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Daniel Halliday
Oct 6
Created

Sectarianism complicates military operations in the Middle East

It has been made increasingly clear from a series of military operations in the Middle East, the Iraq War being one of them, that the difficulty of missions is far greater amongst divided societies, and that sectarianism can complicate wars to the point of making them seem futile. In the case of the Iraq War Saddam Hussein’s authoritarian pro-Sunni regime led to sharp divides in the country, made more complicated by a large Kurdish population, these divides became part of the war itself as Peshmerga forces formed part of the coalition that toppled Hussein’s regime. This meant that not only did a power vacuum follow the removal of this dictator, but it led to almost unmanageable societal divides that were made even more complicated by the osmosis of extremist militants from surrounding regions. This is something true of many other military operations across the Middle East such as Afghanistan Libya and Syria, and which is part of the reason why all of these regions are still lacking stability to this day.

thenation.com/article/a-us-military-officer-explains-why-americas-wars-in-the-middle-east-have-been-utter-failures mei.edu/publications/sectarianism-middle-east-and-asia en.wikipedia.org/wiki/History_of_the_Peshmerga

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Daniel Halliday
Oct 6
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The level of control exercised by the military-industrial-complex

This war was all played out in the name of western interference on the politics of the region, in order to gain greater control over the region resource-wise, while stopping a Shia majority country from forming good relations with Iran, thus minimising unfriendly nations in the region. However wars such as this cost more than they are worth, so the general public are misled into paying a bill in the name of a good cause, even if the cause is a lie. So in the interests of those that benefit from war, arms manufacturers, oil companies and organisations such as the pentagon that demand ever growing budgets that are indefinitely “mismanaged”, international laws such as the UN charter are broken. But the industry behind it is more than happy to break the law and is deeply embedded with lobbyists, government, military and secret services, in an effort to secure greater US hegemony in the region, something that will further guarantee the corrupt output of this industry at large.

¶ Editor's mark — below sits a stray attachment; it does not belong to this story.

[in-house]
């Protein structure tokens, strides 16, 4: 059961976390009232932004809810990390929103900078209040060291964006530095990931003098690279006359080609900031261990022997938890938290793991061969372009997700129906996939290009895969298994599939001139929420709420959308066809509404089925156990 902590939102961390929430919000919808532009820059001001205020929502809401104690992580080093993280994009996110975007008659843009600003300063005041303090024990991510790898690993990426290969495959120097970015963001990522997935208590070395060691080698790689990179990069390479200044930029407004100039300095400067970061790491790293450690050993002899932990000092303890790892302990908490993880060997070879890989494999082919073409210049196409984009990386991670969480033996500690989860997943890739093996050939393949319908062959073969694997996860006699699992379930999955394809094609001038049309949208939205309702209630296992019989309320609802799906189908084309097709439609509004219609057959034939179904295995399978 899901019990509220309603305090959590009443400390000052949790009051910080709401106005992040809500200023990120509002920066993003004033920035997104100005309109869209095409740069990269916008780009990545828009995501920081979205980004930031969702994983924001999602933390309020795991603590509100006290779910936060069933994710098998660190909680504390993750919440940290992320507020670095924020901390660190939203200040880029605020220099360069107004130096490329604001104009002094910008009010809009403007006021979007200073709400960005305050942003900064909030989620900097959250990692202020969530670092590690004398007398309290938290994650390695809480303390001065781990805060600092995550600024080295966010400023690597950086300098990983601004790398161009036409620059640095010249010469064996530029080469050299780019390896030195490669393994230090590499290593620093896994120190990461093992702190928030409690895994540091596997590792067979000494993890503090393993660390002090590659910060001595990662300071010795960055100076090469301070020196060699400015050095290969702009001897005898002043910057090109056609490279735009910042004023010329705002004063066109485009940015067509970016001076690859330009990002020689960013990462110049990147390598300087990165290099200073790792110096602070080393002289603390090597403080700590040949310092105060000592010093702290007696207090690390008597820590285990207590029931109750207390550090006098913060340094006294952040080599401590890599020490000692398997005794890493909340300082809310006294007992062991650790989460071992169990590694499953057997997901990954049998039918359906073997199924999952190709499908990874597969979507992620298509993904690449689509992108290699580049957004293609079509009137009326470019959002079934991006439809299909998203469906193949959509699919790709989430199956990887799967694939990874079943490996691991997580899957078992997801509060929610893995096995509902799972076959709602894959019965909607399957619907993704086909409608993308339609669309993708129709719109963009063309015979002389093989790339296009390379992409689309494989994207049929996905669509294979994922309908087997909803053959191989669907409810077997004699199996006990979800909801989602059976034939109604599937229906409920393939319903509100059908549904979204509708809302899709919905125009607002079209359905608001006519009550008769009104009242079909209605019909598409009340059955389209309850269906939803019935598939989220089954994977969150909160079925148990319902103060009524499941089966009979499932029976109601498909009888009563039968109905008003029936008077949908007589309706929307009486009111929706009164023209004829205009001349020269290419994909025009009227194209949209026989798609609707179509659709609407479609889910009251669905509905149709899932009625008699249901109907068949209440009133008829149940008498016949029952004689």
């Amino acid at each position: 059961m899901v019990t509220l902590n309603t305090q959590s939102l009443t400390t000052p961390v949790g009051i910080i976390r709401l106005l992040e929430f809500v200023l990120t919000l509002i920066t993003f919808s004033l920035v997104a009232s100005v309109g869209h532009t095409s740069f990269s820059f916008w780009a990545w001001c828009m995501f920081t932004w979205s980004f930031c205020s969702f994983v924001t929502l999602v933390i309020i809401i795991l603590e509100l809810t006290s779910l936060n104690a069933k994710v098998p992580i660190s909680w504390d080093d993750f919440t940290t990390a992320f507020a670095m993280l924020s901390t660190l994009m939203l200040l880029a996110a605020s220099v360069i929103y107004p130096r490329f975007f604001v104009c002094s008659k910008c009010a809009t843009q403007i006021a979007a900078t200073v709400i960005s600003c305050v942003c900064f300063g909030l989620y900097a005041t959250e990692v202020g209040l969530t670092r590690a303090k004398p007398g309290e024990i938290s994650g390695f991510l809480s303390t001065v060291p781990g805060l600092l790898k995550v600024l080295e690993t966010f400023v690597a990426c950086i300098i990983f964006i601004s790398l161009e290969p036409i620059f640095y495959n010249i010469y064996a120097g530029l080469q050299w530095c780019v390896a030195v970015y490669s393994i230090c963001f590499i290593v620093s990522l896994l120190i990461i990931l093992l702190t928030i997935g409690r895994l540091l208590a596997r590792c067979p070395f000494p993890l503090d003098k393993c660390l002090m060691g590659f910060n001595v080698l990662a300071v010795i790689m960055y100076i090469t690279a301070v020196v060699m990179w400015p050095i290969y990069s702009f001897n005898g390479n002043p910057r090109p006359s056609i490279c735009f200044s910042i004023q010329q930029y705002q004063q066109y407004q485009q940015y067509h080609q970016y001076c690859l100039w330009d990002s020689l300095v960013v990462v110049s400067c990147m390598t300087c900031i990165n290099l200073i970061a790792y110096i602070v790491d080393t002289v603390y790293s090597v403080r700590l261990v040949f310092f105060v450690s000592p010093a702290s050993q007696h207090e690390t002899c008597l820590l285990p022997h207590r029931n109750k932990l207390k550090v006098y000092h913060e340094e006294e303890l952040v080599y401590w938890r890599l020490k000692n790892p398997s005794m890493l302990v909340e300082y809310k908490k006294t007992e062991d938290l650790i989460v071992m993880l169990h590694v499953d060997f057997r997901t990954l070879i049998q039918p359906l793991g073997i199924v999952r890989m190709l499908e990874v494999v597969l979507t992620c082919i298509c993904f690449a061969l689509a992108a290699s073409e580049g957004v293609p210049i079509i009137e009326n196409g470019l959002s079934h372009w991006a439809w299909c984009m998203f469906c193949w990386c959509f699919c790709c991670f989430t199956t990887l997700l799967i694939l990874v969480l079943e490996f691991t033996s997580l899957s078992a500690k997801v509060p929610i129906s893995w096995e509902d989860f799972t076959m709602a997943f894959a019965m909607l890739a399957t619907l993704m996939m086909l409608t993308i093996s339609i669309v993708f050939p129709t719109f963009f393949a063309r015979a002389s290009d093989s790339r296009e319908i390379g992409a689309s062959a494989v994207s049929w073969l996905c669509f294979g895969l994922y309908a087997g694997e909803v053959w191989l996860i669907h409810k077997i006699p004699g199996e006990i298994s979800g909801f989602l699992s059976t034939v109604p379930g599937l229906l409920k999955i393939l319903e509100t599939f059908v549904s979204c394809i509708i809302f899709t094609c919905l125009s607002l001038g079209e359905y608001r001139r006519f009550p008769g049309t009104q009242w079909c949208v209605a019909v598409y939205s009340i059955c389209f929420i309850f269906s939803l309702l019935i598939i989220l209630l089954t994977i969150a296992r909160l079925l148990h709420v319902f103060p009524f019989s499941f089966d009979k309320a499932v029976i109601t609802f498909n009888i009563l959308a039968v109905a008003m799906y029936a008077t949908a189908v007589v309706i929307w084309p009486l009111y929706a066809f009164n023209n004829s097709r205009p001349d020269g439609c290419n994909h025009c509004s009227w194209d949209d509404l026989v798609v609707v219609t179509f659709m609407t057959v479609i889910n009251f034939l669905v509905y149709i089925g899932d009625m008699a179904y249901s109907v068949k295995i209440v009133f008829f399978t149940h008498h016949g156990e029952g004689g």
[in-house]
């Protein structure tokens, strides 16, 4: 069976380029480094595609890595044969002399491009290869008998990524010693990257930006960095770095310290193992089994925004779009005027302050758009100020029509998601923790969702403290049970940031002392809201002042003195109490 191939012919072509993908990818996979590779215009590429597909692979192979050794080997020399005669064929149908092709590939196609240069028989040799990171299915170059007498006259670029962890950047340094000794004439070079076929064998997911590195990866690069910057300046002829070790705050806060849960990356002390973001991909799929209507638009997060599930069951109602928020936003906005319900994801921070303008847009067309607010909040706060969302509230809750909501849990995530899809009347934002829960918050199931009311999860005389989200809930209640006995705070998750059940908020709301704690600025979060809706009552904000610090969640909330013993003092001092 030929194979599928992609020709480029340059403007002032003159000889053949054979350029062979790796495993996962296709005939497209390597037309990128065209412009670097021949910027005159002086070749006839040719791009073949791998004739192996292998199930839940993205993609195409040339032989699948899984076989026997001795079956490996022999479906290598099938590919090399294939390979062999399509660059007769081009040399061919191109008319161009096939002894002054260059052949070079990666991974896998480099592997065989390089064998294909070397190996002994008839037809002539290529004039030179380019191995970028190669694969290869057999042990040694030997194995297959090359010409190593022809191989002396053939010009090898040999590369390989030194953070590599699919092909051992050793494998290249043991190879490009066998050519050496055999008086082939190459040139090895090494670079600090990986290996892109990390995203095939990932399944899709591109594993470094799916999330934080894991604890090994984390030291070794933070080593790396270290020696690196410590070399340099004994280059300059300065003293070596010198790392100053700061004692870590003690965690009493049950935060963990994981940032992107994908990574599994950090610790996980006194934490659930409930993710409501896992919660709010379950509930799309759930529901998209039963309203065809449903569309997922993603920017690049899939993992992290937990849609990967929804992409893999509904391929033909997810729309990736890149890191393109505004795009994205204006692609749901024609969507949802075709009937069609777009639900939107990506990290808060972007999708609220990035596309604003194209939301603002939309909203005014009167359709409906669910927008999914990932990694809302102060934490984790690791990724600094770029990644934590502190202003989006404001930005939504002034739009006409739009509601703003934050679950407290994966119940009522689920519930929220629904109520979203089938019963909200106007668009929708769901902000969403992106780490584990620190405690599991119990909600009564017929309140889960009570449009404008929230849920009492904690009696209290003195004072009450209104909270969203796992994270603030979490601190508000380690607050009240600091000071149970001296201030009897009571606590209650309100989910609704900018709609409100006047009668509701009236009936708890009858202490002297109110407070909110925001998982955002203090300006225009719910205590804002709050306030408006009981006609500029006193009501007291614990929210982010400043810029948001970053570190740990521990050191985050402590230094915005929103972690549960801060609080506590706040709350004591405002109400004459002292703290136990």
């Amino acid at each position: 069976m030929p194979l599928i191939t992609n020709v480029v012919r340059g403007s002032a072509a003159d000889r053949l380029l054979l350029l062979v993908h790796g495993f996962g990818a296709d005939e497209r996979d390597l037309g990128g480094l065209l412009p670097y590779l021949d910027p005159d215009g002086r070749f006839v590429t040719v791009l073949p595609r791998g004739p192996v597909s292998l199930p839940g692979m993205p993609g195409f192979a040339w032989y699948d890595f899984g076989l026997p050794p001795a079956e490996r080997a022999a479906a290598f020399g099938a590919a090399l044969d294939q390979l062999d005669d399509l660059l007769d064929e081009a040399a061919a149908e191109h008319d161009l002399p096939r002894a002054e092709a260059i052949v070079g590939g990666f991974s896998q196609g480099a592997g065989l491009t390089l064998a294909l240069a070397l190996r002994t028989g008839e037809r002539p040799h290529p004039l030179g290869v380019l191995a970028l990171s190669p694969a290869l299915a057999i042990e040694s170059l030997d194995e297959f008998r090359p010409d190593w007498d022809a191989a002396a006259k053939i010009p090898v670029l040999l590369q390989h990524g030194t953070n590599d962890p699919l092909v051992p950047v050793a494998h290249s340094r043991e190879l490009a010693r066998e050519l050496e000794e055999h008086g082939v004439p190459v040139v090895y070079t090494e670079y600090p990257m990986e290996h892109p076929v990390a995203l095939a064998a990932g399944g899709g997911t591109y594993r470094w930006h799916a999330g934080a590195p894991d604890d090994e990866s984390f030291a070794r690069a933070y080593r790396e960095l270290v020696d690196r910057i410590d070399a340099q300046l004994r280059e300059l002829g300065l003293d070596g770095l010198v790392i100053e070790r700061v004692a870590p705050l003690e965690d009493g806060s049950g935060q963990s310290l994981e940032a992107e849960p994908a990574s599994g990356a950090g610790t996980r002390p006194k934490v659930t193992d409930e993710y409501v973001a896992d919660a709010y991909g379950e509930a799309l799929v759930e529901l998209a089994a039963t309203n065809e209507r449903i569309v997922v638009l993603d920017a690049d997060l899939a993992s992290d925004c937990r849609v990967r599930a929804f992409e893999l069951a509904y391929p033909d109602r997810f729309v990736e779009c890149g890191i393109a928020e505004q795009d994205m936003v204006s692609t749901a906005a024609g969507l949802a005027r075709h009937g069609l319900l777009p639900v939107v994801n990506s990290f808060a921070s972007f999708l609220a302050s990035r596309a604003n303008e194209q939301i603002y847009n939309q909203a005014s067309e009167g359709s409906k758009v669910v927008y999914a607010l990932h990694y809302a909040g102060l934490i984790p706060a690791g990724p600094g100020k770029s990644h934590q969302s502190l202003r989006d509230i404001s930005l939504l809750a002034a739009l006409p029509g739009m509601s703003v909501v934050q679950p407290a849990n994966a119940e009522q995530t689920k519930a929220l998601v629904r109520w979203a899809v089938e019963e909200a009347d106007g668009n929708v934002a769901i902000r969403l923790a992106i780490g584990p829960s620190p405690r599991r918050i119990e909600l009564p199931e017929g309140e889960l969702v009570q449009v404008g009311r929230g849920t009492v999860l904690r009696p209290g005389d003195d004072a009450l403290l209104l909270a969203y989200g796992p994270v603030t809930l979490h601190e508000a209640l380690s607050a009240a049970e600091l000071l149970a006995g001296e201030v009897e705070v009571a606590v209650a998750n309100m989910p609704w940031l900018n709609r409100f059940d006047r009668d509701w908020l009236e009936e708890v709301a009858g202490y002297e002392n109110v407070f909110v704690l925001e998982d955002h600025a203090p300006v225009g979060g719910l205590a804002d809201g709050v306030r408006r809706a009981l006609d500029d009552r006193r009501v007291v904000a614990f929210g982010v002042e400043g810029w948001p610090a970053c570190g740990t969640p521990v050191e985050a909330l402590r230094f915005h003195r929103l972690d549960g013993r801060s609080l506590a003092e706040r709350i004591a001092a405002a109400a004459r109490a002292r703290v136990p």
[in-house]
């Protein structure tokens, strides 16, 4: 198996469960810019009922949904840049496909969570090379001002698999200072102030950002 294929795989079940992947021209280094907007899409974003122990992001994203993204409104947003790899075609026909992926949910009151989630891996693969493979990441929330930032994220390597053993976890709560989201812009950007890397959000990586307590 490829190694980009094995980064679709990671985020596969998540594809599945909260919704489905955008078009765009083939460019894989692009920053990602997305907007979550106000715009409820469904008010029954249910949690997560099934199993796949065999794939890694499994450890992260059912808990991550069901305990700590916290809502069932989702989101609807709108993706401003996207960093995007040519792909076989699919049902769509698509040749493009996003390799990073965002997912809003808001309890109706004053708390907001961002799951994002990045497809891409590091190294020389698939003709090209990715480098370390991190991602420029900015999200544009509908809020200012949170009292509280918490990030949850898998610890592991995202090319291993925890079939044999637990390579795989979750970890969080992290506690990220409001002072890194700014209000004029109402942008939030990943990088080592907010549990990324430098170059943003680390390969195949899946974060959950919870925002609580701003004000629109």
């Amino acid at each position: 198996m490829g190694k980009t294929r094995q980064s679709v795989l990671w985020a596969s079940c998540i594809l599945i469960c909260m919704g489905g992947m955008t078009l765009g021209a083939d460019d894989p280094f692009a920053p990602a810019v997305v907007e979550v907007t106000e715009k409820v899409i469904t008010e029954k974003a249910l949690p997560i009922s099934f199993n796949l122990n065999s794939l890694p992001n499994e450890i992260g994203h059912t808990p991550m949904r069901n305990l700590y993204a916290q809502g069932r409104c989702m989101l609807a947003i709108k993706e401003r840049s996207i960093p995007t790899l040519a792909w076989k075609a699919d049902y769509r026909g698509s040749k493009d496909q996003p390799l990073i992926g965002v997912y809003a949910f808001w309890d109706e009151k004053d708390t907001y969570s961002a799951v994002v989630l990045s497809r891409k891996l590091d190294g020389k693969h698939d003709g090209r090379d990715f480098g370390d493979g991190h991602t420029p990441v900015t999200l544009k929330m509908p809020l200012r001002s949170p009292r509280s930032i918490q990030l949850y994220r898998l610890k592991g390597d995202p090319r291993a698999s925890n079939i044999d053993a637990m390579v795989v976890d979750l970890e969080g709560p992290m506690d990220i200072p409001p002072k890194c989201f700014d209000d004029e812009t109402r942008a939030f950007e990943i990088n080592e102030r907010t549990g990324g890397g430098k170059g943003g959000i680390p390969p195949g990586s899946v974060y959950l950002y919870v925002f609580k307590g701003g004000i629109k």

therealnews.com/stories/pentagon-engaged-in-unfathomable-financial-mismanagement theguardian.com/world/2004/sep/16/iraq.iraq

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Daniel Halliday
May 3
Created

Coalitions should be voted for, investigated, and headed by the UN.

It is unquestionable that the Iraq war cost hundreds of thousands of Iraqi civilian’s lives, thousands of American soldier’s lives, and nearly one trillion dollars, as well as facilitating a larger spread of Islamic terrorism in the Middle East. This was all despite the fact that the invasion violated international conventions, articles 41 and 42 of the UN charter, and this is all despite leading scholars warning of a rise insurgency and terrorism, and the links to al-Qaeda and weapons of mass destruction being debunked. Therefore, future military coalition forces should ALWAYS be voted on by the UN, full investigated prior to the start of operations, and run as a UN peacekeeping force. Anything that doesn’t operate in this way should be recognised as an infringement of international law and guilty parties should be held accountable by the International Criminal Court. commondreams.org/views/2010/09/11/iraq-democrats-war

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Daniel Halliday
Mar 17
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Toppling dictatorships causes power vacuums

The Iraq War was started for various reasons, many of which were consequently proven to be inaccurate, but ultimately the true aim was to topple Saddam Hussein’s regime. However, just as with Libya years later, deposing a dictator, with such a long history of using authoritarian power to subdue a divided population, can release a level of inter-community violence that is hard to control. In the case of Iraq there was an explosion of hostility between Sunni and Shia factions, and with the addition of US coalition mismanagement of the situation, some have even labelled this post war period as a sectarian civil war in Iraq.

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Daniel Halliday
Feb 10